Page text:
Mark Defining Moments in Your Ministry with Celebration and Anticipation

There’s a tension that exists whenever God has moved greatly in the life of a person or church. It’s the tension between looking back and looking forward.

Celebration and anticipation.
Both must exist. Together.

But what usually happens is we specialize in one of them at the expense of the other. Some people really celebrate what God has done, but they don’t anticipate the next thing He wants to do. Others really anticipate what God’s going to do, but they don’t celebrate what He’s done.

According to the way God wants it done, He commands both.
Commemoration is equal parts celebration and anticipation.

You can see this in Joshua 4 when God tells the Israelites to put down stones in order to commemorate their passing through the Jordan River. The purpose was for it to be a reminder of how God had led the people through the desert for forty years and through the Jordan. It was a symbol for what He had done.

But it was also looking forward to the Promised Land and taking possession of it. It was a symbol for what He was about to do.

Celebration and anticipation belong together and flow into one another. And we need to be good at both.

It seems trivial, but it’s not. I believe this is one of the main reasons Elevation has seen God move mightily in the past five years. We make every attempt to celebrate passionately and adequately when God blows us away. But we also really try to anticipate how He is going to blow us away next and plan accordingly.

We’re trying to live in the tension. You need to as well.

Some of you are too busy dreaming about where God is taking you next to appreciate how far He has taken you recently. Stop for a moment and celebrate.

Others of you are so busy celebrating what God has done in your life that you’ve yet to realize it’s just a taste of what He still has to do in you and through you. Stop for a moment and anticipate.

Commemoration is equal parts celebration and anticipation. Learn how to do both well and don’t be surprised when God gives you more things to commemorate.

Read more from Steven here.

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ABOUT THE AUTHOR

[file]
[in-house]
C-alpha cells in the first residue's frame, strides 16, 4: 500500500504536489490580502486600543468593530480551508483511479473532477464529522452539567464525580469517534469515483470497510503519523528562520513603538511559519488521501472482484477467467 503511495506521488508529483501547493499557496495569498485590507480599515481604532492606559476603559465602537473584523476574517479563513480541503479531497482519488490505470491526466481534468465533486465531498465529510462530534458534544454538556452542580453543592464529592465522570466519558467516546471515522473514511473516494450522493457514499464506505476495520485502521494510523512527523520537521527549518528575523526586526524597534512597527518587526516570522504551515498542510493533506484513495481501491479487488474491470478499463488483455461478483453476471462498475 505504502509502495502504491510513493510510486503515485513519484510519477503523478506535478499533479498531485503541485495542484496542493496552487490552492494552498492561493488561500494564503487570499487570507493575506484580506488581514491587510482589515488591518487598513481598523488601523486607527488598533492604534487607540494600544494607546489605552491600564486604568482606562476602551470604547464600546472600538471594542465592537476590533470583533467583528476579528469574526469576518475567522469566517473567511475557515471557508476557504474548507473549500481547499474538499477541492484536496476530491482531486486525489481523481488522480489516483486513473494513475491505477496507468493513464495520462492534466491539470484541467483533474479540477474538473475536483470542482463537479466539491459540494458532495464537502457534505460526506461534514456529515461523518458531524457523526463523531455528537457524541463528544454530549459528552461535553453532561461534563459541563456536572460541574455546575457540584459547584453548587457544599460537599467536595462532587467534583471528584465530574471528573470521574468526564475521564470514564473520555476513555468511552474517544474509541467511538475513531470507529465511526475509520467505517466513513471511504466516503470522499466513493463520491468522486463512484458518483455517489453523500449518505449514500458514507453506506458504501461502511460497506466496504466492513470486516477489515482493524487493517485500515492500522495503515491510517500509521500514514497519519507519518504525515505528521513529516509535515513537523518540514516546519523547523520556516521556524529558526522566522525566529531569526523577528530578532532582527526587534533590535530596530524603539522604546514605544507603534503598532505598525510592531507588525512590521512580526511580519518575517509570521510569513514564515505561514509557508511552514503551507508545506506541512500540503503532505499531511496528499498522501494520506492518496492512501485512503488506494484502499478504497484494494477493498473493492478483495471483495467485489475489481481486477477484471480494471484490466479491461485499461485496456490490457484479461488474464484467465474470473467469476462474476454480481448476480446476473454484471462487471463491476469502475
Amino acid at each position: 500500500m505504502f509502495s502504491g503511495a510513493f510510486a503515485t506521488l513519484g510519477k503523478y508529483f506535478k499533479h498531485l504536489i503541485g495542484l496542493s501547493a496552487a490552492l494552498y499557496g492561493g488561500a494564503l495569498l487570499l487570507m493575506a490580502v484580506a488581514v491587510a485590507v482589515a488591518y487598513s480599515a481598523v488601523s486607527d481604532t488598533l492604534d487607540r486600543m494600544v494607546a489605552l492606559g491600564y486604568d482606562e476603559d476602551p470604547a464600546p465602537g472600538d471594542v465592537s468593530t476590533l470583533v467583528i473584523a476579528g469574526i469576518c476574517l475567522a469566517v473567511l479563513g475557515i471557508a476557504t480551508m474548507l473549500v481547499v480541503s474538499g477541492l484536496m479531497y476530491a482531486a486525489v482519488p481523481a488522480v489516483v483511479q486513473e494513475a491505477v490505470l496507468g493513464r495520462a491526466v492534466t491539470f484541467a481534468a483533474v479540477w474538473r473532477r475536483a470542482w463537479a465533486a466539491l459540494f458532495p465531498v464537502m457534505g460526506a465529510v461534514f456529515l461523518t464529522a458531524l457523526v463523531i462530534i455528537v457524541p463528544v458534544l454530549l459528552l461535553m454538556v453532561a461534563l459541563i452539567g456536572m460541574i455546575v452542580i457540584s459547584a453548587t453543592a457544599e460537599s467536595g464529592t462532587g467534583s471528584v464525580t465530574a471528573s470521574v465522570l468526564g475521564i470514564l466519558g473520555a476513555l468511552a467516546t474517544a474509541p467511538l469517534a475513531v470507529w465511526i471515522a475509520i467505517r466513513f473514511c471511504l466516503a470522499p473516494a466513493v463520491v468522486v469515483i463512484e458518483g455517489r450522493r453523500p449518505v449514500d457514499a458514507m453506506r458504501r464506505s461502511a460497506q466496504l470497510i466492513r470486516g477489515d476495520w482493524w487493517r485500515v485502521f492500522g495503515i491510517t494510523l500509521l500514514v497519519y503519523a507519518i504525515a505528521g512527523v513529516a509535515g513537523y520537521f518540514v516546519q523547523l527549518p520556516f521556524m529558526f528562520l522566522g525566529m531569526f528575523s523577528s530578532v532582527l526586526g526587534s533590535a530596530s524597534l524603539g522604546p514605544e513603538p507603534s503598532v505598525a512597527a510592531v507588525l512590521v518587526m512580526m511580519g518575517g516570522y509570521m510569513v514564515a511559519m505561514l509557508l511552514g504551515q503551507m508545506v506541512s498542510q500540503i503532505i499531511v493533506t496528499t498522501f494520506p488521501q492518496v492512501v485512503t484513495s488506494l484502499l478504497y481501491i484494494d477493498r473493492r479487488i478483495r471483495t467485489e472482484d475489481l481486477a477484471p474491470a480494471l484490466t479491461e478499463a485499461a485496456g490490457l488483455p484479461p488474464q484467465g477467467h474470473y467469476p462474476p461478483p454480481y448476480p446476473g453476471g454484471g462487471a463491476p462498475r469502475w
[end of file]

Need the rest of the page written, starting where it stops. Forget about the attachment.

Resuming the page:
Steven Furtick

Steven Furtick

Pastor Steven Furtick is the lead pastor of Elevation Church. He and his wife, Holly, founded Elevation in 2006 with seven other families. Pastor Steven holds a Master of Divinity degree from The Southern Baptist Theological Seminary. He is also the New York Times Best Selling author of Crash the Chatterbox, Greater, and Sun Stand Still. Pastor Steven and Holly live in the Charlotte area with their two sons, Elijah and Graham, and daughter, Abbey.

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comment_post_ID); ?> I like it Mac and do agree with your opinions on the matter. Thanks much
 
— winston
 
comment_post_ID); ?> In this era, we have the opportunity of professional church staff today who utilize their gifting to shape the image and atmosphere of the church organization. But the 100% real impact on the church visitors is genuine evidence of changed lives by the gospel and the active growing discipleship (just as it was in the first century church). One demonstration is financially rich believers ministering equally together with poor believers (how odd, and incredibly miraculous; all humble and bow at the foot of the cross.). It is the awesome contrast of church members vocations, race, gender, age, maturity, gifting, humility that demonstrates to visitors "there is a Spirit in the place". That first-time guest list of 10 are "physical excuses", not spiritual excuses. Those don't tell the story. The condition of facilities and publicly greeting people have zero to do with it. The power of God in and through believers lives dedicated to impact other people with their relationship bridge-building of acceptance of the lost around them. Empowered believers are infectious, loving, helpful, giving, self-less, dynamic, compelling, bold, Christ-filled. As I have been in many church settings domestically and internationally, the facilities can be poor, and yet the fellowship can still be rich. We need to operate with first church humility. People come to Christ on His terms, not on our human abilities of hospitality. A huge catastrophe in a community, disaster relief brings lots of people into churches – many come to the church in those terrible conditions no matter the physical condition of the local church. Off the condition of facility, and onto the condition of God's people (living stones).... and everything else will grow.... and the other physical issues will be corrected by the staff.
 
— Russ Wright
 
comment_post_ID); ?> "While I understand the intent behind this phrase" Expound please. What do you understand to be the intent behind that phrase?
 
— Ken
 

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